Every year at this time the Spectator graciously devotes a couple pages showing off my favourite cartoons from the last 12 months. Here’s last year’s. Below are some cartoons from the first selection covering non-local issues…
The divide among Canadians over the issue of Afghanistan became very apparent this year as the mission took on a more combative role. The above cartoon is one of several I drew zeroing in on Jack Layton’s softer approach towards dealing with the Taliban. Some didn’t appreciate my views on Jack Layton and the NDP as expressed in letters, (another) and even an article.
Harper is shown in this cartoon as an imperial general newly dispatched to liberate Afghanistan with a poorly equipt army.
This past year witnesses the final chapter of the long reign of Alberta’s King Ralph Klein. This isn’t the first time I’ve parodied the famous painting by Robert Harris of the Fathers of Confederation and given it a modern day twist. In this version I show the Premiers of Canada as panhandlers, begging the wealthy Ralph Klein for some of his oil lucre.
In this cartoon I show Iran’s cookey President as one source of instability behind this past years spike in oil prices. Ralph Klein owes a lot to the likes of Mahmoud Ahmadinejad for keeping oil at an all time high and consequently feuling Alberta’s Treasury.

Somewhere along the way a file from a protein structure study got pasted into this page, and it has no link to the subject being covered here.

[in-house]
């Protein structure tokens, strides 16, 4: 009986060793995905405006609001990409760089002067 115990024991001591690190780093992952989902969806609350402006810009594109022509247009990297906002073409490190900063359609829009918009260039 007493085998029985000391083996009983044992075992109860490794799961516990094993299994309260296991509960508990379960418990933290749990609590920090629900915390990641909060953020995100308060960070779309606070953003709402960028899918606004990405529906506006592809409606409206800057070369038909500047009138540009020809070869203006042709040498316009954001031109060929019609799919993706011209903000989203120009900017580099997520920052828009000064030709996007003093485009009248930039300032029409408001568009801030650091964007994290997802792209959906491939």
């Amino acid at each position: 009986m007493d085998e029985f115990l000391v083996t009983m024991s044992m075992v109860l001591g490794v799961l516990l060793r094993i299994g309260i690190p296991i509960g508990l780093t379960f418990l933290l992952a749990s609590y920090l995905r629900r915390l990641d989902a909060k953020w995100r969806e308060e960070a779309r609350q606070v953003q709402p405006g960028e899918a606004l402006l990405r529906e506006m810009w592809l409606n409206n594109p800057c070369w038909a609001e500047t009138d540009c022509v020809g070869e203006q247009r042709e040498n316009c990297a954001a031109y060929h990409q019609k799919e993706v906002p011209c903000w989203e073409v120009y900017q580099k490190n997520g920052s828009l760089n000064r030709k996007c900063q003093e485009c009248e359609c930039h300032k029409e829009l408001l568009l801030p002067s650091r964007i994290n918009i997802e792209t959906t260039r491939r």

U.S. cyclist Floyd Landis enjoyed basking in the glow of victory for a day or so after winnig the Tour de France. Then tests came back showing high levels of testosterone. Following this came some embarassing press conferences filled with denial, confusion, and eye rolling. My knock against his manhood provoked more feedback than usual, equally split between those who were offended and those got big laughs. To me, that combination a good indication that a cartoon has done what a cartoon is supposed to do.
Rona Ambroze hadn’t become a household name when I drew this cartoon in the Spring showing her burning the Kyoto Protocol with a spray of burning Ethanol. Pundits have mildly praised the Conservative government for efforts to advance Ethanol as an alternative energy source. When it comes to plans to tackle climate change and initiating alternatives to Kyoto, the Conservatives have been universally panned, and as we close out 2006, it’s just as universally expected that Rona Ambroze won’t be Environment Minister for much longer.